Great to see you here!
Who am I?
Hello, I am Sigit. I’ve been designing user interface and experiences since 2008. I’ve worked in various companies and industries — from IT, e-commerce, banking, travel and media, in different scales and impacts. From being an individual contributor, to being a manager. From handling one simple portfolio, to multiple portfolios that spans geographies. From startups to multinational corporations.
In the past, I’ve worked mostly for big corporations, like DBS Bank, Oracle and Expedia. However, I’ve also tried startups (Bukalapak) and agency (Ice House).
More on that on my website.
What is this blog about?
This blog is an attempt of me to refute, challenge or refresh what I’ve learned and observed about UX design as a career and industry, throughout my 10+ years career as a product designer.
There are mainly two things I am passionate about.
Cultural differences and inclusivity
Often time, many of the established perspectives about UX were derived from the ideals of the “common” — but these commons are problematic in many ways. These commons can be biased towards the western, developed, single-language world. Compared to design in general, UX isn’t a truly inclusive practice — within itself, and for the users it serves.
I feel like there is a lot of things that can be done with good UX to create better experiences for people. Not just for people in the urban centres, but for people in villages, towns. Not just for people in the developed nations, but people in the developing, struggling nations. Not just for conversions, but for impact. Not just imagining the next big thing for flights and cars, but big thing on fixing how they can actually help the wider community, not just the working class, or the elite class. How to design better experience that creates a lasting impact, that solves a real-world problem, and considers how it improves the quality of life of the “forgottens”.
Mental health and career development
Being a product designer is just the same as other career. Especially in tech, it is wildly demanding. At some point, it was a honeymoon. You get paid handsomely, you get to work on important mission. But as some point along the way, you realise it’s just another job in another business. It can mean burnout. The job you think is the best job in the world is no longer true. Mental health suffers. Covid-19 made it worse. I am here to discuss this dark side of being a product designer: the stresses, the midnight cries, the anxiety… and try to learn from my own experiences.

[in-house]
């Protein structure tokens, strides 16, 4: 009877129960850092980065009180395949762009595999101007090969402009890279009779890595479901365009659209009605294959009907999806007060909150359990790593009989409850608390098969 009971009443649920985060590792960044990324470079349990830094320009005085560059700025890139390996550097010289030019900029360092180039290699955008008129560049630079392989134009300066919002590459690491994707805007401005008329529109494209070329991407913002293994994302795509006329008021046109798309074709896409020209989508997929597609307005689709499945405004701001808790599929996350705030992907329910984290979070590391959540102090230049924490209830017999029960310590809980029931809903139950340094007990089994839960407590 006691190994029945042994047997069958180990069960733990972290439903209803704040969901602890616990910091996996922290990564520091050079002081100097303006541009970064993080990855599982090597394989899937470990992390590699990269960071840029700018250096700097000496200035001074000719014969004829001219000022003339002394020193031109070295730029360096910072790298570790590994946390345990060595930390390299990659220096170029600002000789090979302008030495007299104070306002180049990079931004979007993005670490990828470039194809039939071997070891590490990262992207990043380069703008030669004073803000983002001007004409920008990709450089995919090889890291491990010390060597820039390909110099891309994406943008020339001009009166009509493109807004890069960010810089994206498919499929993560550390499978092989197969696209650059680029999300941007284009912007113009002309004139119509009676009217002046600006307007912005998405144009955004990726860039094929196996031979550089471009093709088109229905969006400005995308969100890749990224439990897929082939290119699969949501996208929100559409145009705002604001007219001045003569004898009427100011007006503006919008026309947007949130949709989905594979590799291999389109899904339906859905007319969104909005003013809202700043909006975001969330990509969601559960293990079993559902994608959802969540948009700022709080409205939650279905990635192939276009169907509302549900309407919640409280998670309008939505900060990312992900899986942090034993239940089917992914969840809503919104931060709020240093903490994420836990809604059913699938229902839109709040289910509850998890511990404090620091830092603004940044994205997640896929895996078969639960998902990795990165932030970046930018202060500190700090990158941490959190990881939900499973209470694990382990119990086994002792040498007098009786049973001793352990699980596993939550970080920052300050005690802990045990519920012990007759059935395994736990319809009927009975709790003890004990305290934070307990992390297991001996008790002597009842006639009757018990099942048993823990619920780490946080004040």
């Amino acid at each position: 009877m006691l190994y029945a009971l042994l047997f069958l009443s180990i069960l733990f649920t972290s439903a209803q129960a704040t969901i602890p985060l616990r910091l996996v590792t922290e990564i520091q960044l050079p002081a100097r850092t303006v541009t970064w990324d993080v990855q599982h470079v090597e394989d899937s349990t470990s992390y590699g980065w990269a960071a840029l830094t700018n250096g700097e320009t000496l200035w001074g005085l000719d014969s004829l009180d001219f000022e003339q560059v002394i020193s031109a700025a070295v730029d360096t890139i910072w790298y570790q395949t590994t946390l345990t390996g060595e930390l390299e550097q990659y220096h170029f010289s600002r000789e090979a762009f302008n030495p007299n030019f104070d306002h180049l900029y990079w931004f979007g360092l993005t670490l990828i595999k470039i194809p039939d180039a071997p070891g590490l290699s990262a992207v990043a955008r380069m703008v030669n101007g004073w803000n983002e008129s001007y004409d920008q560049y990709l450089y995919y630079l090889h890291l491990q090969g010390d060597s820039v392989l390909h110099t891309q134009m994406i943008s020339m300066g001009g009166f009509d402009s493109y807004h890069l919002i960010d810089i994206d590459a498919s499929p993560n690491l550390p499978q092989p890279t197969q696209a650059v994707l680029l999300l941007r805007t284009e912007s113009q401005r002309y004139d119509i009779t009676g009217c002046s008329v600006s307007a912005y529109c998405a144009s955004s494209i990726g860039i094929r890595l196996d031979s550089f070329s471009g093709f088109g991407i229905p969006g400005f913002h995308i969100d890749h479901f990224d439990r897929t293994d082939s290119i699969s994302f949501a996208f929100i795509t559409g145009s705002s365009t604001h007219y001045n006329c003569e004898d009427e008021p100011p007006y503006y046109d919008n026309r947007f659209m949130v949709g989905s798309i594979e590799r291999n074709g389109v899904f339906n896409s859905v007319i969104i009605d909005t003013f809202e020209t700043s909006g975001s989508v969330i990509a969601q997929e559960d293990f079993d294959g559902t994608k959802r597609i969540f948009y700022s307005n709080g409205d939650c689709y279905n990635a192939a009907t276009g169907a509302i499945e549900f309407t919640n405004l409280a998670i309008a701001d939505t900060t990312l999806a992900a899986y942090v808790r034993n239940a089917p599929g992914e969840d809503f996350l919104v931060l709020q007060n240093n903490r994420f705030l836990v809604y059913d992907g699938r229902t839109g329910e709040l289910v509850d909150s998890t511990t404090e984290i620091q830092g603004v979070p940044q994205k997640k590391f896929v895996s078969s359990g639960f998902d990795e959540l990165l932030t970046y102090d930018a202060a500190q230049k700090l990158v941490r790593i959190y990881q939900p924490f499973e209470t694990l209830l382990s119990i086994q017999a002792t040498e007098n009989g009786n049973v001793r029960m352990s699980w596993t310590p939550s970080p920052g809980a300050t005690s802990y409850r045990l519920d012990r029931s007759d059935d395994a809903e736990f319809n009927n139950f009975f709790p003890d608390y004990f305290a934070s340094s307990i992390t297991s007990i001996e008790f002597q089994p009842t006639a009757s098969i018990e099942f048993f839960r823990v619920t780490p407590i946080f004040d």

Second — the gatekeeping. When I started my career in UX, there was no such terminology as “UX”. It was all just designing UIs. The more UX matures as a field, the more it is systemised, formalised.
This is good to some extent, so that it’s more inclusive and anybody can learn to get into UX. But, at some point people start to think they hold the wisdom to it all.
Ironically, a lot of designers and companies have different ways understanding what UX should be, and it’s become very saturated. One designer would say that to make a good portfolio, you should do A. The others say B, C and Z. One company would say “this is what we think UX should be”.
What’s even more problematic is, we all keep “progressing” but we have left those who start the journey (“the juniors”, we all say) stranded behind and confused. “What am I supposed to do then?”
I do not want to add to the saturation. I just want to try to seek clarity here. I don’t have all the answer, but I can try. What people say, I try to discuss. Challenge and refute if need be. Because — there’s not one side of everything.
It is useful for us to take a step back to unlearn everything we know about UX, design or product and see if we can be more open to learning new things, including uncomfortable truths, as futurist and philosopher Alvin Toffler once wrote:
The illiterate of the 21st century will not be those who cannot read and write, but those who cannot learn, unlearn, and relearn.
If there is one most important thing that I learned from my career so far, it’s this: companies and products try very hard to solve business problems, and they are probably pretty successful with it, but often time, at a cost: without considering the human or cultural problem.
There is nothing wrong focusing for business, but, to solely focus on it, I feel like we’re missing out a lot of opportunities. I think we can be profitable, but still impactful or be relevant to the market. If you want to win that market, then, by all means, understand that market. If you already make a profit out of a market, it’s always better to contribute something to that market by going deeper and making better product for that market. It’s a win-win solution.
This isn’t a journey of preach. This is more a journey of discovery. I am still learning, and I am asking you to also get onboard and learn the same. With each post, I will highlight some of the finer examples of products or companies who go the extra mile to understand its users, and take something away for us to learn, and apply in our own products.